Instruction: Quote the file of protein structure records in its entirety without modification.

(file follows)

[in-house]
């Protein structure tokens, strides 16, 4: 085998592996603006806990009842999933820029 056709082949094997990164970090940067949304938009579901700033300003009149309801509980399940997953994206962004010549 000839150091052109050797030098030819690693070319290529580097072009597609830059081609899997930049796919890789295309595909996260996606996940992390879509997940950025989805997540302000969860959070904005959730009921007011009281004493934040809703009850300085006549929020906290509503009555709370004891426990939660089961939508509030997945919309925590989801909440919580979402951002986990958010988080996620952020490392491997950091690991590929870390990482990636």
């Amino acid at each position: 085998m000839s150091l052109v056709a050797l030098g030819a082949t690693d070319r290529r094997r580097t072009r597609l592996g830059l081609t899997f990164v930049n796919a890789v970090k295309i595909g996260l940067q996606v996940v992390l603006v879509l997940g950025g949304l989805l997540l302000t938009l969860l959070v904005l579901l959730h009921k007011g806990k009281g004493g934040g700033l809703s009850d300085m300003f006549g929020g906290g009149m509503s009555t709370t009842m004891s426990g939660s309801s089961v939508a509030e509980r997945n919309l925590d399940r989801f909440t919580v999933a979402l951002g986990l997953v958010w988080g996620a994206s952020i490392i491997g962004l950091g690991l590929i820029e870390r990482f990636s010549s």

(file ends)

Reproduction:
[in-house]
């Protein structure tokens, strides 16, 4: 085998592996603006806990009842999933820029 056709082949094997990164970090940067949304938009579901700033300003009149309801509980399940997953994206962004010549 000839150091052109050797030098030819690693070319290529580097072009597609830059081609899997930049796919890789295309595909996260996606996940992390879509997940950025989805997540302000969860959070904005959730009921007011009281004493934040809703009850300085006549929020906290509503009555709370004891426990939660089961939508509030997945919309925590989801909440919580979402951002986990958010988080996620952020490392491997950091690991590929870390990482990636």
């Amino acid at each position: 085998m000839s150091l052109v056709a050797l030098g030819a082949t690693d070319r290529r094997r580097t072009r597609l592996g830059l081609t899997f990164v930049n796919a890789v970090k295309i595909g996260l940067q996606v996940v992390l603006v879509l997940g950025g949304l989805l997540l302000t938009l969860l959070v904005l579901l959730h009921k007011g806990k009281g004493g934040g700033l809703s009850d300085m300003f006549g929020g906290g009149m509503s009555t709370t009842m004891s426990g939660s309801s089961v939508a509030e509980r997945n919309l925590d399940r989801f909440t919580v999933a979402l951002g986990l997953v958010w988080g996620a994206s952020i490392i491997g962004l950091g690991l590929i820029e870390r990482f990636s010549s």